So, in this particular example, FAA managers are seen to have the authority to just do whatever they want to arbitrarily destroy careers, including playing the NoPay Game. But, that is just the half of it: the larger half of the hell is experienced on the backside, when the damaged employee tries to restore the pay that was arbitrarily withheld. In my case, progress was delayed for years due to sloppy paperwork and outright lies by people like Jason Ralph and Dan Castrellon (who was acting manager at AWP-16, thus Glen Rotella’s boss, during the process of my firing). Eventually, multiple pay audits had to be performed by FAA’s outsourced pay contractor. The first small pay restoration was a block of 72-hours of pay improperly withheld in April 2007, and it was not fully restored until May 2009 … two months after I had been forced to ‘retire’ (manipulated* by MSPB and FAA’s Regional Counsel, Naomi Tsuda and Don Bobertz, to retire at earliest eligibility). The deal was, if I wanted to collect the pension I had earned, I had to ‘voluntarily retire’. *The ‘manipulation’ was easily accomplished, in that all FAA had to do was not produce the evidence. They knew that MSPB would NOT pressure them to produce, so FAA Counsel simply hid everything. All the emails and other requested records that showed the many documented slanders against me (mostly by Jason Ralph, a few also by Dick Fossier, another Labor Relations specialist), as well as clear failures by Dan Castrellon to change course when his subordinate, Ros Marable, pointed out to him that Jason Ralph had provided false information.
They also hid the fact that the final deciding official, FAA manager Marc DePlasco, had written in his ‘Douglas Factors’ analysis (drafted five months AFTER the removal proposal letter, no less!): “…Mr. Lewis was asked to consider a medical retirement but he refused.” This he wrote nine months AFTER Dr. Goodman had fully restored my ATC medical clearance (which never should have been rescinded in the first place).
In August 2008, Andy Richards lied when he emailed me, claiming he did not have a key email declaring I had already been admonished (thus a fresh new firing proposal was a second disciplinary action where discipline had already happened). This key document was hidden by Counsel; in fact, Naomi Tsuda told MSPB outright that I had not been previously admonished, which was a flat-out lie.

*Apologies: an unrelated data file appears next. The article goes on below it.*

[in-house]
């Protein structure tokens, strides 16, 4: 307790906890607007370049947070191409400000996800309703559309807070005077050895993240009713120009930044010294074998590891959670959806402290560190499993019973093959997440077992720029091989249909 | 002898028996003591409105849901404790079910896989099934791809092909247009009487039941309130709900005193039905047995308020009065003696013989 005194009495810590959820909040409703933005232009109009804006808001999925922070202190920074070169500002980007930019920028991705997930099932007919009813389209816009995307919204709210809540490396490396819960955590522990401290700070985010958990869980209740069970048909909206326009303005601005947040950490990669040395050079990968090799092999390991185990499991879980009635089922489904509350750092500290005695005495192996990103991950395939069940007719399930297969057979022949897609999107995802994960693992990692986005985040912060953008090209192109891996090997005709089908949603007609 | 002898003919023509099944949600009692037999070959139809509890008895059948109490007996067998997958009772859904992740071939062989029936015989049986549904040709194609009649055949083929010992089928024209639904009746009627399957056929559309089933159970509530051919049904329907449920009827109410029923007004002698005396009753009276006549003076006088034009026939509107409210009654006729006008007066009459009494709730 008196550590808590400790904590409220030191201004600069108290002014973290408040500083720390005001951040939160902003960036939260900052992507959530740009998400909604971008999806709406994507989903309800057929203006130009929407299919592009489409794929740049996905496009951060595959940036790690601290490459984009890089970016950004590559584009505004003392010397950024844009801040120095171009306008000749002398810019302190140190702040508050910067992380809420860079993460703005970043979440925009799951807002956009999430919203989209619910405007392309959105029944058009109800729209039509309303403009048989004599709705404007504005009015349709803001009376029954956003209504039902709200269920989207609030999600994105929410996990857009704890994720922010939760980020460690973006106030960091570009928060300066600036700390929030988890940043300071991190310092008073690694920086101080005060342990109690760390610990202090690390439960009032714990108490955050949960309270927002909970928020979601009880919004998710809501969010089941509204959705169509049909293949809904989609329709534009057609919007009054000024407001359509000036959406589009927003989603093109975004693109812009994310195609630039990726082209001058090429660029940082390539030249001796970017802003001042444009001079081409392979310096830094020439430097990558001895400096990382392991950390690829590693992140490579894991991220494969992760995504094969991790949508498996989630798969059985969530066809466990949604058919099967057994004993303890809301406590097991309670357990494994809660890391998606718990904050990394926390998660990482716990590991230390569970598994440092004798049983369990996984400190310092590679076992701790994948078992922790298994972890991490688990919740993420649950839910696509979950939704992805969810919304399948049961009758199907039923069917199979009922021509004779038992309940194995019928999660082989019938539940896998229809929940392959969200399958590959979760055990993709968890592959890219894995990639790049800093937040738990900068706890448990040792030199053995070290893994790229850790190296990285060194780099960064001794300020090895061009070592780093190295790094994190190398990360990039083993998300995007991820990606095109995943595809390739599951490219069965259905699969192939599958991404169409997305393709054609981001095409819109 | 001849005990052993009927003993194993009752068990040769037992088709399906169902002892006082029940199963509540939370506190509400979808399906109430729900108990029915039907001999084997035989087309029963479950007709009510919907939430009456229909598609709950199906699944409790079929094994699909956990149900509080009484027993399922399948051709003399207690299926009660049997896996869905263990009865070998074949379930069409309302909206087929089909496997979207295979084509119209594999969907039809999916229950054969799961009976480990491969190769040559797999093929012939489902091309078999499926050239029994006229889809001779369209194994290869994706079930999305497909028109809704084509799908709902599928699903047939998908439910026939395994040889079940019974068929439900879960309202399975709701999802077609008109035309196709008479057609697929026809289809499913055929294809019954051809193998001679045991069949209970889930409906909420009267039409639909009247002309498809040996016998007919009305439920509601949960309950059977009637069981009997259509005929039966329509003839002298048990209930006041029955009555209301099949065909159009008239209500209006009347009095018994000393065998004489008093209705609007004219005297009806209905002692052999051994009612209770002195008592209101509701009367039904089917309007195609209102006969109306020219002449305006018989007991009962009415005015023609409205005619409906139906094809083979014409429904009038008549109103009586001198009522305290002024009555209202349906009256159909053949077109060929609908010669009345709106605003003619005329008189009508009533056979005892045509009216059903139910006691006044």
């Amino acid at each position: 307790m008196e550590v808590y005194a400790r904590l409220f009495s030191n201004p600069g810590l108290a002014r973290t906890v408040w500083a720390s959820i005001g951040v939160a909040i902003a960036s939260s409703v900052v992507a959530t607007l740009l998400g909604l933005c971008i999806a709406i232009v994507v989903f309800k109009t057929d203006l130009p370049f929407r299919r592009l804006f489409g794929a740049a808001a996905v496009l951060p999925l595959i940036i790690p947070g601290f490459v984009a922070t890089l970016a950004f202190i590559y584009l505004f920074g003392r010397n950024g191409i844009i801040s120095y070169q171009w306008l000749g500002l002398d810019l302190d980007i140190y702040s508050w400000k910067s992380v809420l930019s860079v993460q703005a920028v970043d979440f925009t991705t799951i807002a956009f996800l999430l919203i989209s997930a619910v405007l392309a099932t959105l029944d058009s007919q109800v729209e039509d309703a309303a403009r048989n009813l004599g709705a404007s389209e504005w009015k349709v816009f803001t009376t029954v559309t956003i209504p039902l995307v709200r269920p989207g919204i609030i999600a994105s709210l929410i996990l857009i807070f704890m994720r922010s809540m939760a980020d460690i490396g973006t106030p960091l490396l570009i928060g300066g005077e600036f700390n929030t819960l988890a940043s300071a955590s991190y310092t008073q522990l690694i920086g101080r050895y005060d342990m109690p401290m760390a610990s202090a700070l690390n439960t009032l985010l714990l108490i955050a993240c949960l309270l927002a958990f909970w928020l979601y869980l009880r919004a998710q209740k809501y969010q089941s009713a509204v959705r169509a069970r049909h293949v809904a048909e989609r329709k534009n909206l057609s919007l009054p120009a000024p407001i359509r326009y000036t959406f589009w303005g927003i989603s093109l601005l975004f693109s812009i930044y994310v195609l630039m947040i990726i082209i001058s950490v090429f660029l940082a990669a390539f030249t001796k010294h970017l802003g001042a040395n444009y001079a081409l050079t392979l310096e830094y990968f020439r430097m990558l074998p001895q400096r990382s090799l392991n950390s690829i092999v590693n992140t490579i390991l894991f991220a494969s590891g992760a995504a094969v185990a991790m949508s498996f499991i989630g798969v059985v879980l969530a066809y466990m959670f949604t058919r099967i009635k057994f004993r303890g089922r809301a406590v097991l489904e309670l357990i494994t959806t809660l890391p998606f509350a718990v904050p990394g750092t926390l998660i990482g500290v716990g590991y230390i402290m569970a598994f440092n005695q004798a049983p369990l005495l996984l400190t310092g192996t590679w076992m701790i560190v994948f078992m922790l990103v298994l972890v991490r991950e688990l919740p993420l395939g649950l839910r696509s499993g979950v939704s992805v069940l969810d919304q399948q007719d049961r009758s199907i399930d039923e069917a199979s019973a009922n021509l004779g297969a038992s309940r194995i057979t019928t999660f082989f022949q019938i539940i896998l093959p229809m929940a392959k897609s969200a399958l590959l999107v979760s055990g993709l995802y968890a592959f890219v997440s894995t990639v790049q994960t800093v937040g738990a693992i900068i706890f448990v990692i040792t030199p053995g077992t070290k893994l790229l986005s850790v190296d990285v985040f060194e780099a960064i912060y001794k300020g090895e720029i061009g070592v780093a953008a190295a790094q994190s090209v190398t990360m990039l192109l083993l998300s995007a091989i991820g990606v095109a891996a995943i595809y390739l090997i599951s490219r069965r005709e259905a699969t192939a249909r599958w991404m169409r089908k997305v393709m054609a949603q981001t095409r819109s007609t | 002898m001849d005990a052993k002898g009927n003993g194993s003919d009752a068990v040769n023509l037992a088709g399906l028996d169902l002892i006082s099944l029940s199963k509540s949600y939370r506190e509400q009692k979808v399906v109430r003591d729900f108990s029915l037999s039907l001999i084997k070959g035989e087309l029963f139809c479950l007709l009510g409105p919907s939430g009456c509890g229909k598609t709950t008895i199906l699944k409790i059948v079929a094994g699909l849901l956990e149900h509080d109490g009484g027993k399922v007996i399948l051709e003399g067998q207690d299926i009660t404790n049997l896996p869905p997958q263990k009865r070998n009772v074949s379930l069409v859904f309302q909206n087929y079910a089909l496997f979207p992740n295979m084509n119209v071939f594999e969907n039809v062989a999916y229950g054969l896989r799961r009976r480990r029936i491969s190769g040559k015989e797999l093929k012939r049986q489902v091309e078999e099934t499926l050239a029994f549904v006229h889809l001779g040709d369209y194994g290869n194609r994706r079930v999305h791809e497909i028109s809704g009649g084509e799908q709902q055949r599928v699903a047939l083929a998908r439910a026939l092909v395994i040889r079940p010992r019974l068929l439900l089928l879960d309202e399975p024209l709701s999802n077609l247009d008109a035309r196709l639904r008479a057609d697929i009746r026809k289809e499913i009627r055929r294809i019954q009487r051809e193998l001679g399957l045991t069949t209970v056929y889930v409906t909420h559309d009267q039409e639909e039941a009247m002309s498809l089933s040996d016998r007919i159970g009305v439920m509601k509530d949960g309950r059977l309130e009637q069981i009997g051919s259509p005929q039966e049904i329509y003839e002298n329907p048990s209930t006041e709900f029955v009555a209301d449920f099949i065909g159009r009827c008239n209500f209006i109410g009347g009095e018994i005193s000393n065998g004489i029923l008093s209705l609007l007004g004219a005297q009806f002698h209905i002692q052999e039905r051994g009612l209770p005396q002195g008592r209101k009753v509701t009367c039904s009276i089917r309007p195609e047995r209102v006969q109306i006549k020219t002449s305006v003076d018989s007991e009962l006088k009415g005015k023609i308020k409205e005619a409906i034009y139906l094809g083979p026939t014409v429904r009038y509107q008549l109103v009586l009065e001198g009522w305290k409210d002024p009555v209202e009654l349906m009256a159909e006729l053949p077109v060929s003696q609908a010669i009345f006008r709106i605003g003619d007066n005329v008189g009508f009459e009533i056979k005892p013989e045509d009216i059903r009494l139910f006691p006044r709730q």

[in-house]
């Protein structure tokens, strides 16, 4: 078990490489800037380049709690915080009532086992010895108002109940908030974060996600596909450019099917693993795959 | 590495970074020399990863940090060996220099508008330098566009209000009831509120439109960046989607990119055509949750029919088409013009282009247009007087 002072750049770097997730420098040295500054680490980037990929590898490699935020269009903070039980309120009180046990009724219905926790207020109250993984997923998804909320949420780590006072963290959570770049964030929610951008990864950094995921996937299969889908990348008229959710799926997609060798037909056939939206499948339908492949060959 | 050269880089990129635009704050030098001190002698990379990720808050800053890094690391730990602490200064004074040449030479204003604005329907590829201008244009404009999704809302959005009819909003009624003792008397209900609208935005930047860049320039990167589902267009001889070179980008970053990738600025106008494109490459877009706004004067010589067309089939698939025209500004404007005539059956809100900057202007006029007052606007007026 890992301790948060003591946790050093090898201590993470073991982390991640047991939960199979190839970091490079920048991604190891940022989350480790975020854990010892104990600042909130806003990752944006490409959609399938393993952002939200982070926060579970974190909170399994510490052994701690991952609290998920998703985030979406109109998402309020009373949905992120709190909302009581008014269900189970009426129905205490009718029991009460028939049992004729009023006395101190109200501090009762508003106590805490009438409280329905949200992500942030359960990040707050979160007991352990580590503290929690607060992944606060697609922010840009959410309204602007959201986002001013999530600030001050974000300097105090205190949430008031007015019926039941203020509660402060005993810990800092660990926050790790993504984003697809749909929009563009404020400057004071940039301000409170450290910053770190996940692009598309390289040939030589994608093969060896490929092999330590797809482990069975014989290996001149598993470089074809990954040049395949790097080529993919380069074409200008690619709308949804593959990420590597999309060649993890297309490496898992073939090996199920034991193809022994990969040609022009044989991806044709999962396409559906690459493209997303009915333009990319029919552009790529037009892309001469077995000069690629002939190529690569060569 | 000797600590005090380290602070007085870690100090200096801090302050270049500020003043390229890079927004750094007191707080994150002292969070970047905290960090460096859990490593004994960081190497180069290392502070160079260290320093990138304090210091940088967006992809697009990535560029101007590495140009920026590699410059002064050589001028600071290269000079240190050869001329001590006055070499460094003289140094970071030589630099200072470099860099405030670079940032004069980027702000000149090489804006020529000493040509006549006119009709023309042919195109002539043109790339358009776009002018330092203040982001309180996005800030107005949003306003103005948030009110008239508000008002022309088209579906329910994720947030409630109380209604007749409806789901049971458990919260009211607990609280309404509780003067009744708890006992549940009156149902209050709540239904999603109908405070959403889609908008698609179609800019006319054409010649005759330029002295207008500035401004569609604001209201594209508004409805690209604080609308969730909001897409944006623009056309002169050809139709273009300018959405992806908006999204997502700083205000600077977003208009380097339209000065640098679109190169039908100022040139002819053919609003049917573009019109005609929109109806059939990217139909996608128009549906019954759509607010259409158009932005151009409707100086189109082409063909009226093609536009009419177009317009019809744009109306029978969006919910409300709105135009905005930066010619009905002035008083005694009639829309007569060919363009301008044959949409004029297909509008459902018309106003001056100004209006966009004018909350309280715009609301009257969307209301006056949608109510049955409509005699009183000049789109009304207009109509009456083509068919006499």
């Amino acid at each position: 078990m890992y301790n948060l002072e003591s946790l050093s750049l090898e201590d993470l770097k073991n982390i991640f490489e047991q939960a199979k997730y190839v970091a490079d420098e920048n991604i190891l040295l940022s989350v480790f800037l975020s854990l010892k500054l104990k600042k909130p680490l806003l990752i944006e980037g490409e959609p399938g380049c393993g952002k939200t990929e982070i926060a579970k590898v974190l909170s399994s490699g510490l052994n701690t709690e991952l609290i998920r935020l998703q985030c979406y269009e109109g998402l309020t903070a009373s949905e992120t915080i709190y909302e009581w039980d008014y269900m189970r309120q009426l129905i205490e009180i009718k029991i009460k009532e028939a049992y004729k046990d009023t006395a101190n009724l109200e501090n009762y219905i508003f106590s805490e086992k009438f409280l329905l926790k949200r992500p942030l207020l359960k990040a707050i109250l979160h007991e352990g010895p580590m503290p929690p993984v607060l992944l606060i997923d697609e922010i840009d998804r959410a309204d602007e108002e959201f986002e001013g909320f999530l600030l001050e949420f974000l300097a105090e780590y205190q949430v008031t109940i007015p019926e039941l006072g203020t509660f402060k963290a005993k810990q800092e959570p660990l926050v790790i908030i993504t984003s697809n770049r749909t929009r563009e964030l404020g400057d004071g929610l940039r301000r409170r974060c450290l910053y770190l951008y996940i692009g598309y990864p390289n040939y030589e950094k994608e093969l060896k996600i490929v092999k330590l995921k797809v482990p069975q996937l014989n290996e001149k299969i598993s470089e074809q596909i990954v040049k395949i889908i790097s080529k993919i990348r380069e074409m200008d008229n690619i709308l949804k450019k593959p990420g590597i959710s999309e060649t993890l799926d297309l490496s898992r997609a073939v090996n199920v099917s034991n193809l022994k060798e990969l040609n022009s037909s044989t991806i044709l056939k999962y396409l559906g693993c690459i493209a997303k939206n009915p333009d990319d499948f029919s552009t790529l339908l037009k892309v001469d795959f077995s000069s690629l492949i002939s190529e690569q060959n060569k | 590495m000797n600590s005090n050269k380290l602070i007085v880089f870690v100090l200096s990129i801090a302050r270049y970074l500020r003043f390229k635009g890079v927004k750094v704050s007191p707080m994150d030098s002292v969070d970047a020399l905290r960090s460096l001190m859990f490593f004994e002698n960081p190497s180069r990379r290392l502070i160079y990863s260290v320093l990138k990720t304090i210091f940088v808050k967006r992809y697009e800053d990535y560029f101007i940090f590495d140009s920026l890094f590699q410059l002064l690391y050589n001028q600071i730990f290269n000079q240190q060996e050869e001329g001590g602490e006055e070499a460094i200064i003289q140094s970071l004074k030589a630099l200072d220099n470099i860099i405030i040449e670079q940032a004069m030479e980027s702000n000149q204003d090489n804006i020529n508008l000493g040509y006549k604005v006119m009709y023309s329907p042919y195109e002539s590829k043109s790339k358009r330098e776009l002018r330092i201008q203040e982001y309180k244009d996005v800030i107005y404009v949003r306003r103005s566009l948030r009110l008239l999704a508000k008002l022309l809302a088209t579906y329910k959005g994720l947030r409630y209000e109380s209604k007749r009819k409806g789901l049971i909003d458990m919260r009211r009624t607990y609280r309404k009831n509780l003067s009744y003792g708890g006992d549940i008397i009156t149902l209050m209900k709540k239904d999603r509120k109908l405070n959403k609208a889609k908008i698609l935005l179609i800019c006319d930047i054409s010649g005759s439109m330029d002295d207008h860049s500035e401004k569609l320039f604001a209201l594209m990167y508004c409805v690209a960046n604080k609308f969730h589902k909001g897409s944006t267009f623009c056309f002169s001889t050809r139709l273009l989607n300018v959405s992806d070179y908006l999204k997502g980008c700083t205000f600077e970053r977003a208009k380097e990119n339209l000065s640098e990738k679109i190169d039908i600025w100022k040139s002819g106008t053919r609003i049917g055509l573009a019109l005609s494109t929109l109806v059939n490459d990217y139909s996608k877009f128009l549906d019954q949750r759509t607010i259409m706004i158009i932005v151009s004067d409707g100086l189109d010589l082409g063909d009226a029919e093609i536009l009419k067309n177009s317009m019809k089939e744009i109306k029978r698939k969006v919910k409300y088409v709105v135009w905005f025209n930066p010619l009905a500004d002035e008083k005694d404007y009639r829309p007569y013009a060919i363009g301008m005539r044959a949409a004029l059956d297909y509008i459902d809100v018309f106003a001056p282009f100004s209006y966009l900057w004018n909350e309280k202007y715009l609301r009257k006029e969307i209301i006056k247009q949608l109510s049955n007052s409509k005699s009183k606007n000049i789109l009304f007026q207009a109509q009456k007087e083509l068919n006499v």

I obtained these copies — and evidence of all the improper concealment during MSPB Discovery — years later, through a series of FOIA requests. (if you are curious, here is a deeper analysis of those concealed records: aiR-Link) As for the other (and far larger) pay restoration, the process dragged out for three more years.
The very grievance that triggered my firing, which I had filed on 5/1/08, eventually went to a grievance arbitration scheduled for mid-February 2012. I had worked intensively producing records and communicating the need to fully arbitrate, and shared this with a long string of NATCA officials (the union): Mike Hull, Ham Ghaffari, Kevin Sills, Mark Wilson, Anna Jancewicz, Barry Krasner, Jay Barrett, and David Caldwell. But then, at the last minute, NATCA’s arbitration team (Jay Barrett and Mark Wilson) accepted FAA’s settlement offer that paid me at 40-cents on the dollar; what should have been nearly $50K was instead under $20K.
Even more importantly, though, the NATCA decision denied me the opportunity to have a hearing. I had made it VERY clear to all NATCA officials that the hearing was far more important than any cash payout, PDF that the hearing was my one opportunity to put these managers (as well as a few involved union officials, including Ham Ghaffari, David Caldwell, Bill Marks and James Swanson) under oath to create a record. In other words, the arbitration was my final opportunity to use the grievance system as we are all supposed to use it — to assure we are afforded real Due Process, which I had clearly been denied.
So, when NATCA arbitrarily caved in at the last minute, they killed that critical opportunity. That this was an arbitrary (and damaging) decision by NATCA is shown by the larger record of FAA-NATCA arbitrations: as presented in this webpage aiR-Link showing all FAA-NATCA arbitrations at AWP for a relevant 18-month time period, NATCA has routinely taken many marginal cases through full arbitration, including minor cases such as single-day suspensions, and clearly unwinnable cases.